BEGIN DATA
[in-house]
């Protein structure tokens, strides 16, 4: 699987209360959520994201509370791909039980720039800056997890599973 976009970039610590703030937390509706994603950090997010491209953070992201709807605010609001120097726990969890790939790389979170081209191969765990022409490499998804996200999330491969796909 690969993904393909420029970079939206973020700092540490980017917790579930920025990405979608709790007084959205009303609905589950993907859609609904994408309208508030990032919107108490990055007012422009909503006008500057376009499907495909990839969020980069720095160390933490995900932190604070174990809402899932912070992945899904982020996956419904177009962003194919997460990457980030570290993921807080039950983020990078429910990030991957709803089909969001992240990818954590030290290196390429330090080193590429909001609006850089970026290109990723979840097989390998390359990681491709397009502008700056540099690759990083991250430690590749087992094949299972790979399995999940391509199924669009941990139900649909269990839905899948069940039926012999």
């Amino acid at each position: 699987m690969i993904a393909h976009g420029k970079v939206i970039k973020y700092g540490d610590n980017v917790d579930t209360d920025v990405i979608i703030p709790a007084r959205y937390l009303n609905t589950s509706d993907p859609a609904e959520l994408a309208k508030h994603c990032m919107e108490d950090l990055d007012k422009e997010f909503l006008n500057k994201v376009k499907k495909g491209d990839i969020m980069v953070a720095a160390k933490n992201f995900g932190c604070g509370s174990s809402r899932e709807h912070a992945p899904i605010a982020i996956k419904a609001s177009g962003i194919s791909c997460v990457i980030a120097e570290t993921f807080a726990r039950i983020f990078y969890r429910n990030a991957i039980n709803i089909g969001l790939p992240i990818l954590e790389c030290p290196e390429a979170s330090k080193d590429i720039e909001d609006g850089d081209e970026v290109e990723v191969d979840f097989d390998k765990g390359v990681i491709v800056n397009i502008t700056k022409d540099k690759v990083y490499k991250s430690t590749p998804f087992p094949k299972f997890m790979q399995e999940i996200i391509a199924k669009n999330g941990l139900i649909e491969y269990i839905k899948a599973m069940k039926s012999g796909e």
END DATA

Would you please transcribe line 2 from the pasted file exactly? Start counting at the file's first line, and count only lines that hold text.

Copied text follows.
């Protein structure tokens, strides 16, 4: 699987209360959520994201509370791909039980720039800056997890599973 976009970039610590703030937390509706994603950090997010491209953070992201709807605010609001120097726990969890790939790389979170081209191969765990022409490499998804996200999330491969796909 690969993904393909420029970079939206973020700092540490980017917790579930920025990405979608709790007084959205009303609905589950993907859609609904994408309208508030990032919107108490990055007012422009909503006008500057376009499907495909990839969020980069720095160390933490995900932190604070174990809402899932912070992945899904982020996956419904177009962003194919997460990457980030570290993921807080039950983020990078429910990030991957709803089909969001992240990818954590030290290196390429330090080193590429909001609006850089970026290109990723979840097989390998390359990681491709397009502008700056540099690759990083991250430690590749087992094949299972790979399995999940391509199924669009941990139900649909269990839905899948069940039926012999």